So I get that tech stocks look a bit frothy here, and some are clearly overvalued. But to compare the current environment to the tech wreck of 2000 is a stretch.

Gold to Breakout to New Highs?

But perhaps comparing gold today to that same era is not? Granted, gold was in a bottoming process from 1999 to roughly 2002, whereas today it’s been on the rise for a few years, but it then launched into a major, multi-year bull market.

It could be on the cusp of another bull market rally. Bloomberg reports that commodity guru Rick Rule is thinking what I’m thinking…and that gold could soon breakout out to new highs:

In the 40 years I’ve been involved in the gold market, the most important determinant of the gold price has been international confidence in the US dollar and in particular, the US dollar as expressed by the US 10-year Treasury… The fact that the US seems to be bound to engage in a zero-sum trade war has begun to strike people as something that’s bad for everybody in the world, not just the US. The potential for a winnerless trade war certainly gives cause to some concern.

In my view, the risk of a trade war is higher than many people think. Don’t forget, free trader Gary Cohn has left the White House. National Trade Council adviser Peter Navarro is still there. In 2011, Navarro wrote a book called Death by China, which outlined the ways China was crushing US jobs.

A year later it was made into a documentary. On the films’ website, none other than President Trump endorses the content…

Death by China is right on. This important documentary depicts our problem with China with facts, figures and insight. I urge you to see it.’

Trade war, anyone? Do you want gold with that? Click here to see how to play it.

Greg Canavan,
Editor, Crisis & Opportunity

Greg Canavan is a Feature Editor at Money Morning and Head of Research at Port Phillip Publishing.

He likes to promote a seemingly weird investment philosophy based on the old adage that ‘ignorance is bliss’.

That is, investing in the Information Age means you have all the information you need at your fingertips. But how useful is this information? Much of it is noise and serves to confuse, rather than inform, investors.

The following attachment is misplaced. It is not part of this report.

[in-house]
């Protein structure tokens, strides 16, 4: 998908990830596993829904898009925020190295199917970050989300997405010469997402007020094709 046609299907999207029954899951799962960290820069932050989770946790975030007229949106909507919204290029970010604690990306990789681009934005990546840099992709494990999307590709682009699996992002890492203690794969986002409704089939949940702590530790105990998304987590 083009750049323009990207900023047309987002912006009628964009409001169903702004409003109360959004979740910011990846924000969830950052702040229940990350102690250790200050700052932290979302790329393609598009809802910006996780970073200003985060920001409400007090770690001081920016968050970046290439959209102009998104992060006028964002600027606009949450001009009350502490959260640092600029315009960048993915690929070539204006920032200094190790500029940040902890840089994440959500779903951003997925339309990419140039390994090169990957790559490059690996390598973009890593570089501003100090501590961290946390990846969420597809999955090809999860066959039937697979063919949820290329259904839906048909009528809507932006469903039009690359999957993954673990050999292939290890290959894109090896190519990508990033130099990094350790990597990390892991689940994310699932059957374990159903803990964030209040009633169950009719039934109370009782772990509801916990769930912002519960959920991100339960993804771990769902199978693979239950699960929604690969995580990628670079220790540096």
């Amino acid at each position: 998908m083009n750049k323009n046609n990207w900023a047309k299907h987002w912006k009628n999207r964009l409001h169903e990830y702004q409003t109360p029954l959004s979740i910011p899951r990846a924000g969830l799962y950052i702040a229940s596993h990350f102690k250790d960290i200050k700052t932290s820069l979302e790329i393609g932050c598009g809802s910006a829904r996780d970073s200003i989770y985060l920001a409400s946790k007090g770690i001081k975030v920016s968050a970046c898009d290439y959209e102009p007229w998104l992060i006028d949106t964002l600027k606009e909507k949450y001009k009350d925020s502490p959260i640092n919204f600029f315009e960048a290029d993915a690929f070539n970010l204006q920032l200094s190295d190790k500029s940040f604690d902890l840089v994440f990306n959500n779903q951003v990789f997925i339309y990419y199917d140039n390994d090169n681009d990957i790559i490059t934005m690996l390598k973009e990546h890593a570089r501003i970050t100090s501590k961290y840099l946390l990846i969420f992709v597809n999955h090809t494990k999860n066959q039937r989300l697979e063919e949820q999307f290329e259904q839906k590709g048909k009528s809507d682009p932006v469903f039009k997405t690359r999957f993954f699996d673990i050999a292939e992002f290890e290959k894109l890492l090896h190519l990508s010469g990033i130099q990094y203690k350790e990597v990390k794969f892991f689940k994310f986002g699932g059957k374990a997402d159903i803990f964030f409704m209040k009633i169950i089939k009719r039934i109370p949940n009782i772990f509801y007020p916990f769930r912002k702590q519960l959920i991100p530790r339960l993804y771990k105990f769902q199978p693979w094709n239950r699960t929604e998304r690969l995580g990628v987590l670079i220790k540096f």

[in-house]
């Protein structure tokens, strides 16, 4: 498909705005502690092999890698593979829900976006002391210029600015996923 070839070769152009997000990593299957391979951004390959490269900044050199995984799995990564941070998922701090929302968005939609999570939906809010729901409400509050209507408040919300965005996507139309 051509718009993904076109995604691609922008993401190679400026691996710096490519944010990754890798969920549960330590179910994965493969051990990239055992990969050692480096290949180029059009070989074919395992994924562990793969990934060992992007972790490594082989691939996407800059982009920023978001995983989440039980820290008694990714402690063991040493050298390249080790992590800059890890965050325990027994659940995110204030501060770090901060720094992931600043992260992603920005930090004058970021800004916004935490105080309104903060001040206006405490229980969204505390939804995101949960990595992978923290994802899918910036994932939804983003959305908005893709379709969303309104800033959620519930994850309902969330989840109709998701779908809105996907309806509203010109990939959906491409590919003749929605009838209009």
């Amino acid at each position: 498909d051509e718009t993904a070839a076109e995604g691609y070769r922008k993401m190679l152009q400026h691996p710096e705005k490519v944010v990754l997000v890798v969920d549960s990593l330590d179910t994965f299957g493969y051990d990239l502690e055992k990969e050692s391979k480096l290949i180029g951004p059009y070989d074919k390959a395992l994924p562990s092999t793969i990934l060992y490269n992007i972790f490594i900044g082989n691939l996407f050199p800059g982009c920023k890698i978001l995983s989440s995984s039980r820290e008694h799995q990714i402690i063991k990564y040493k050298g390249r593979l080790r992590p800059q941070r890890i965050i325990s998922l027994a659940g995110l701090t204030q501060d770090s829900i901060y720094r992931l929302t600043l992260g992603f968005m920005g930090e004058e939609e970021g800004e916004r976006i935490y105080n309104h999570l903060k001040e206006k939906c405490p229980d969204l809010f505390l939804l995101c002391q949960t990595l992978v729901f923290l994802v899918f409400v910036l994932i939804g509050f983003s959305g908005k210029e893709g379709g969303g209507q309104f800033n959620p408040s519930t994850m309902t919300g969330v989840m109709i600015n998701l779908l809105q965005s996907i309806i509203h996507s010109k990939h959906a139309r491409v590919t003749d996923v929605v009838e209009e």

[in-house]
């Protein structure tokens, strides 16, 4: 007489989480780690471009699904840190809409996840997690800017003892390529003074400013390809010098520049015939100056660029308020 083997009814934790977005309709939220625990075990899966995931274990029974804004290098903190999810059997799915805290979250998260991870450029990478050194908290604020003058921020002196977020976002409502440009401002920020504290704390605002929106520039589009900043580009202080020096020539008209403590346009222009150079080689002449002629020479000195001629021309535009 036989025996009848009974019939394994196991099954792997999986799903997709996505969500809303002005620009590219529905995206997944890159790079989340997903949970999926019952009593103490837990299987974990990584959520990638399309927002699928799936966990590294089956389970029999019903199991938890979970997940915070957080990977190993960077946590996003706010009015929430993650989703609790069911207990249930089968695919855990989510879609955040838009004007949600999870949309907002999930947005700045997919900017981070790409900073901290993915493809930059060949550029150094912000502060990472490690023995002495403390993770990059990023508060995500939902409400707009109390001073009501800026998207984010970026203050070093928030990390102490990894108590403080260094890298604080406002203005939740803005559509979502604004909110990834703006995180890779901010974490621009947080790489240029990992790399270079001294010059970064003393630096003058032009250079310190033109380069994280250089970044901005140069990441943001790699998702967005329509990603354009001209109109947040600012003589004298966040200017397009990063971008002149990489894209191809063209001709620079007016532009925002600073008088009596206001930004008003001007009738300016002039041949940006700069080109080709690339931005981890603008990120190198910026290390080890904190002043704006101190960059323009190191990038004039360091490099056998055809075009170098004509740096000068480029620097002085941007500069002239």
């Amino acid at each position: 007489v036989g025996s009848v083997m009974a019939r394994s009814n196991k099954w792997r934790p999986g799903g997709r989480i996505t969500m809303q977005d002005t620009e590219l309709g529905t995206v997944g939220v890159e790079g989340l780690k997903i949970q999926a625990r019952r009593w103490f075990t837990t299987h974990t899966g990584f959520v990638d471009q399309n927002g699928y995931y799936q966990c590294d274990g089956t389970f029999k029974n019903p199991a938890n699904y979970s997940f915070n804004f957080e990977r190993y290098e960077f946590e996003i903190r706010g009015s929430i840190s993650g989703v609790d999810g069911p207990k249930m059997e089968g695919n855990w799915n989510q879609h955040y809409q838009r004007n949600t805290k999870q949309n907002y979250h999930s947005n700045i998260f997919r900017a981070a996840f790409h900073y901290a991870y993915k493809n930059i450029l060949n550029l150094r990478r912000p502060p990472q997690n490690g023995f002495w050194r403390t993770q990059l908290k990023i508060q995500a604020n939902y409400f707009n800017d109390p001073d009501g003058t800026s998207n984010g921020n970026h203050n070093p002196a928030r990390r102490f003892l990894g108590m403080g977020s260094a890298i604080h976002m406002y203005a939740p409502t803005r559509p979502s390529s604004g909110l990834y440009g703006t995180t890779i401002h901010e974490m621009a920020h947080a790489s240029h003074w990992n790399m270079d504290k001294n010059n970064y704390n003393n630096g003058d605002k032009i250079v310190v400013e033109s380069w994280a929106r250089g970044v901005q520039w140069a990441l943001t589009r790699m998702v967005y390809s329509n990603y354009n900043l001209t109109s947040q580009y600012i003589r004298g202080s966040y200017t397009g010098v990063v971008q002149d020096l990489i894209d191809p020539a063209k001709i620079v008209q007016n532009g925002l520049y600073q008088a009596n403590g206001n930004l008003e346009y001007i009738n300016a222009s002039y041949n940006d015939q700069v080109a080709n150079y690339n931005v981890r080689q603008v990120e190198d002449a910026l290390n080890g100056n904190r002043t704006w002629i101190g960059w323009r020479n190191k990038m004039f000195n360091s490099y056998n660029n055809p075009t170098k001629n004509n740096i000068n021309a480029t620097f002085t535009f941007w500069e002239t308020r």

And, through the process of confirmation bias, you tend to read what you already agree with. As a result, you often only think you know that you know what is going on. But, the fact is, you really don’t know. No one does. The world is far too complex to understand.

When you accept this, your newfound ignorance becomes a formidable investment weapon. That’s because you’re not a slave to your emotions and biases.

Greg puts this philosophy into action as the Editor of Crisis & Opportunity. As the name suggests, Greg sees opportunity in a crisis. To find the opportunities, he uses a process called the ‘Fusion Method’, which combines traditional valuation techniques with charting analysis.

Read correctly, a chart contains all the information you need. It contains no opinions or emotion. Combine that with traditional stock analysis and you have a robust stock-selection strategy.

With Greg’s help, you can implement a long-term wealth-building strategy into your financial planning, be better prepared for the financial challenges ahead, and stop making the basic, costly mistakes that most private investors do every time they buy a stock.

To find out more about Greg’s investing style and his financial worldview, take out a free subscription to Money Morning here.

And to discover more about Greg’s ‘ignorance is bliss’ investment strategy and the Fusion Method of investing, take out a 30-day trial to his value investing service Crisis & Opportunity here.